Cha bu chòir dha a bhith cus ga prìs an dealain a bhith an aon rud às bith càite anns an dùthaich anns a bheil thu a’ fuireach – prionnsabal na stampa-puist, dh’fhaodadh tu a ràdh – airson an ana-cheartas a tha seo a chur ceart.

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Le Keir Starmer a’ gabhail ri companaidh cumhachd nàiseanta, agus e a’ coimhead caran coltach gur e an ath phrìomhaire a bhios againn, chan eil e cho do-chreidsinneach gun tig a thoirt beò, ’s a bhia e dìreach beagan mhìosan air ais.

A thuilleadh air an sin tha fada a bharrachd a dhìth airson còmhdach a chur ann an taighean a bhiodh a’ ciallachadh nach fheumar uimhir airson cumail blàth. Tha na sgeamaichean a tha ann an-dràsta duilich a thuigsinn agus duilich fhaighinn.

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Bu chòir do thaigh sam bith a tha nas sine na 20 bliadhna measadh an-asgaidh fhaighinn air dè an obair a tha dhìth airson cosgaisean cumhachd a gheàrradh. A bharrachd air càil eile, bu chòir a dhèanamh ma choinneimh targaidean air cumhachd cothromach.

Tha an t-amas an-dràsta air iadsan as fheumaiche air cuideachadh, ach a’ coimhead nas fhaide air adhart, bu chòir seo dùsgadh adhbhrachadh air ciamar a tha a h-uile duine againn a’ dol a chumail ar dachaighean blàth sna bliadhnachan ri thighinn.

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English-language version:

A new report by the national charity Energy Action Scotland has highlighted just how much our energy bills have soared in the last 12 months and, while it will hardly serve as any major revelation given how much we are all feeling the fiscal pinch, it does help to clarify the crisis at hand.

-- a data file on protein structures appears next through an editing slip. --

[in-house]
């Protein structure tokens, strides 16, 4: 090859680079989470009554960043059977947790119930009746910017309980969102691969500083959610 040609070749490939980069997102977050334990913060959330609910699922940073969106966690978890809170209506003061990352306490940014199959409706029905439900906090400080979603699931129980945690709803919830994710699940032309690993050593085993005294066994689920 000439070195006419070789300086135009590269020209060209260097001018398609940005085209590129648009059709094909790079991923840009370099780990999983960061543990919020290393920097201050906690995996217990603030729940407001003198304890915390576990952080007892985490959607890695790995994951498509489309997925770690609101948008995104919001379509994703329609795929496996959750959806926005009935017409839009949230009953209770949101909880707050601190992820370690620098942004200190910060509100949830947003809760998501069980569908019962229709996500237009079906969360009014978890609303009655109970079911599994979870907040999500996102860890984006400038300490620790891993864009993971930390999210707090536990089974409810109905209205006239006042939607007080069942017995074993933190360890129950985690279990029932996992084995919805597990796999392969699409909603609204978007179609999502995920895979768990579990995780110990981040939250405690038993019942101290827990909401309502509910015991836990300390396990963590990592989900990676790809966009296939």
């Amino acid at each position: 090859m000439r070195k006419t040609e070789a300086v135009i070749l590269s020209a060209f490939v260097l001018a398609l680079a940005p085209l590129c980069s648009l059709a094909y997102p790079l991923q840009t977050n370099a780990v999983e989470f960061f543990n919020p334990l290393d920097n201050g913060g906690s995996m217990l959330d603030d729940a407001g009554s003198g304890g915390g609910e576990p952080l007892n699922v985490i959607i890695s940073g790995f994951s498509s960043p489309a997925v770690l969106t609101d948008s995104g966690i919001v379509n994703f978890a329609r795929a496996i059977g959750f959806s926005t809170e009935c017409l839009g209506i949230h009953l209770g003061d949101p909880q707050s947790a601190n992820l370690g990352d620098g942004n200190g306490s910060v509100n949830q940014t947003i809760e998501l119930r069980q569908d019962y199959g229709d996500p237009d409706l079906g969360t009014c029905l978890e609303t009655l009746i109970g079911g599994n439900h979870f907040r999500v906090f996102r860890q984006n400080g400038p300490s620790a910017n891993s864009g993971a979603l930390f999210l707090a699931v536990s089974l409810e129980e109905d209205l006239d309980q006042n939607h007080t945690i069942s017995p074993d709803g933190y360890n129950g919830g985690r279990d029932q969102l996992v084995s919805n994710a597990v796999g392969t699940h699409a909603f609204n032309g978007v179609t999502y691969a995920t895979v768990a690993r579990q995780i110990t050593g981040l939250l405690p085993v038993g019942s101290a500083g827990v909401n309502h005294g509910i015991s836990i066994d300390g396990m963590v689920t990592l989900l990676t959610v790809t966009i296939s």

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Here in the Outer Hebrides, EAS say the average bill for heating the home has gone up by a staggering 240 per cent, from an average of £1,754 last year to £4,212 now.

There are two things to bear in mind when assessing energy consumption in an island context.

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Firstly, electricity unit costs are higher than on the mainland and, secondly, there is greater dependence on electricity because there is no access to mains gas which is a far cheaper form of domestic fuel.

So when it comes to energy usage, the islands are particularly vulnerable from price hikes.

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EAS say that as a result of the changing situation over in the last 12 months – or more accurately in the last six months – fuel poverty in many areas of Scotland (where households spend over ten per cent of their income on keeping warm) has now passed the 50 per cent barrier.